The bark basket is an elegant way to transport your valuables safely over longer distances. A smaller version was often used for collecting berries and fruits. While the larger versions act as full-fledged backpacks. Versions used as backpacks often have reinforcement on the sides. This is also the perfect place to attach the carrying straps.

One of the reasons to put a collar on the top of your bark basket is to prevent the bark from curling during drying. Another important advice is to insert some sticks, which can be removed later, to keep the bark basket in shape during drying.

Always be very aware of why you make or need this bark basket. Making these baskets always means the end of the tree. Take advantage of storm damage, for example, to practice this technique and create a very durable variant. I made several spruce bass baskets with all the bindings made with roots of the same tree. This was learned during the Living by Nature year course, and I know that sometimes they also have bark basket masterclasses.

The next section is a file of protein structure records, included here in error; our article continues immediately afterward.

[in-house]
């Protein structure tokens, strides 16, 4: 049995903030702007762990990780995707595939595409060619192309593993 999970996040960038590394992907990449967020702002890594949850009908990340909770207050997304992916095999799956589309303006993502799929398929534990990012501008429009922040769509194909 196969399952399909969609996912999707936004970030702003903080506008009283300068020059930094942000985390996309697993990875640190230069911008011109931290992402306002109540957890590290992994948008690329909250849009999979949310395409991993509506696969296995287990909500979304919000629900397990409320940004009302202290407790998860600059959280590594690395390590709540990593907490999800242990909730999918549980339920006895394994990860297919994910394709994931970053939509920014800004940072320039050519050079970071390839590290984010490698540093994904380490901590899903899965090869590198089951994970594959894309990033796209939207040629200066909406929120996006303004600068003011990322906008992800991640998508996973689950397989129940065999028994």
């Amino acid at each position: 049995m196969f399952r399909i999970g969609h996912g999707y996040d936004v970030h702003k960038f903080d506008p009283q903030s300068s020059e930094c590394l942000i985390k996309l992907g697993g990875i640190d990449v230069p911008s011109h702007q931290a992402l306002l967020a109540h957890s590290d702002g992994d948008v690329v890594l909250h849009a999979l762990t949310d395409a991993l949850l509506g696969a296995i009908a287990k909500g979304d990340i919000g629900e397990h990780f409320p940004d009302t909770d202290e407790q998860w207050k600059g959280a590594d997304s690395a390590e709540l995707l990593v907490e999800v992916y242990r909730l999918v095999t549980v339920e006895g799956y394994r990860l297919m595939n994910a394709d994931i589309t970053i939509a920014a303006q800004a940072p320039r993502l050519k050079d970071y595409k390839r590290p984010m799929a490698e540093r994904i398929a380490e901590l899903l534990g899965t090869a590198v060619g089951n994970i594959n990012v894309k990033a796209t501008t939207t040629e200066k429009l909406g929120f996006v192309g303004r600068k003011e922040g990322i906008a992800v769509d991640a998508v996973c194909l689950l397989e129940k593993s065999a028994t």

These bark baskets, when seams are sealed with pine tar, can even be used to transport water or other liquids. If you put hot stones in it, you can even use them to boil water. Birch bark, from colder areas, is also a very nice material to make baskets with. I’ll discuss this in a later post.

Right now I’m working on making birch bark articles for No Trace.